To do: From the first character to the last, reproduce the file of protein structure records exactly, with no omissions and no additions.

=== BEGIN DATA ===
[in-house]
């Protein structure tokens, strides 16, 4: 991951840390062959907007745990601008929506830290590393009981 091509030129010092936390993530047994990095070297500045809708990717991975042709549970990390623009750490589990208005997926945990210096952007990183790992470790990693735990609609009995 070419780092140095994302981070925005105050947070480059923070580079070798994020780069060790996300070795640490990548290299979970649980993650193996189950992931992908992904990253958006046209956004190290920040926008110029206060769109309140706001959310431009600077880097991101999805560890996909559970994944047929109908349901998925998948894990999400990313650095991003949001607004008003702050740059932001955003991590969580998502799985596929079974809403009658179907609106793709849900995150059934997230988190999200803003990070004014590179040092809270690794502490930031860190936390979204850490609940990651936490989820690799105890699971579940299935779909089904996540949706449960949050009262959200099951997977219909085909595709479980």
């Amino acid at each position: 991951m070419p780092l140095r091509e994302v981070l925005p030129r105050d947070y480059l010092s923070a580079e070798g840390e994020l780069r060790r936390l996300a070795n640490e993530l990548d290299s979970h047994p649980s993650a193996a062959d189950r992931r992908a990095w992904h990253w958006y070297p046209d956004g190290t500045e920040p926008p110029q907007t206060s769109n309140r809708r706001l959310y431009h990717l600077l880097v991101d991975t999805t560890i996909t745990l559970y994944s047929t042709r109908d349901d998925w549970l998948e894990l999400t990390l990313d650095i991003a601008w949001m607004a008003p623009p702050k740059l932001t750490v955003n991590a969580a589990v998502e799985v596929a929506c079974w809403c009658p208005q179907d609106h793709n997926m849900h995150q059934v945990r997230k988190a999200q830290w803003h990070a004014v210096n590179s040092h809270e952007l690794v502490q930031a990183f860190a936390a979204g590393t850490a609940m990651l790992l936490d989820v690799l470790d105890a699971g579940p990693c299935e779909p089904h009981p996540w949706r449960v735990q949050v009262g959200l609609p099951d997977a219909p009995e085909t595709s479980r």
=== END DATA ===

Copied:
[in-house]
């Protein structure tokens, strides 16, 4: 991951840390062959907007745990601008929506830290590393009981 091509030129010092936390993530047994990095070297500045809708990717991975042709549970990390623009750490589990208005997926945990210096952007990183790992470790990693735990609609009995 070419780092140095994302981070925005105050947070480059923070580079070798994020780069060790996300070795640490990548290299979970649980993650193996189950992931992908992904990253958006046209956004190290920040926008110029206060769109309140706001959310431009600077880097991101999805560890996909559970994944047929109908349901998925998948894990999400990313650095991003949001607004008003702050740059932001955003991590969580998502799985596929079974809403009658179907609106793709849900995150059934997230988190999200803003990070004014590179040092809270690794502490930031860190936390979204850490609940990651936490989820690799105890699971579940299935779909089904996540949706449960949050009262959200099951997977219909085909595709479980």
């Amino acid at each position: 991951m070419p780092l140095r091509e994302v981070l925005p030129r105050d947070y480059l010092s923070a580079e070798g840390e994020l780069r060790r936390l996300a070795n640490e993530l990548d290299s979970h047994p649980s993650a193996a062959d189950r992931r992908a990095w992904h990253w958006y070297p046209d956004g190290t500045e920040p926008p110029q907007t206060s769109n309140r809708r706001l959310y431009h990717l600077l880097v991101d991975t999805t560890i996909t745990l559970y994944s047929t042709r109908d349901d998925w549970l998948e894990l999400t990390l990313d650095i991003a601008w949001m607004a008003p623009p702050k740059l932001t750490v955003n991590a969580a589990v998502e799985v596929a929506c079974w809403c009658p208005q179907d609106h793709n997926m849900h995150q059934v945990r997230k988190a999200q830290w803003h990070a004014v210096n590179s040092h809270e952007l690794v502490q930031a990183f860190a936390a979204g590393t850490a609940m990651l790992l936490d989820v690799l470790d105890a699971g579940p990693c299935e779909p089904h009981p996540w949706r449960v735990q949050v009262g959200l609609p099951d997977a219909p009995e085909t595709s479980r």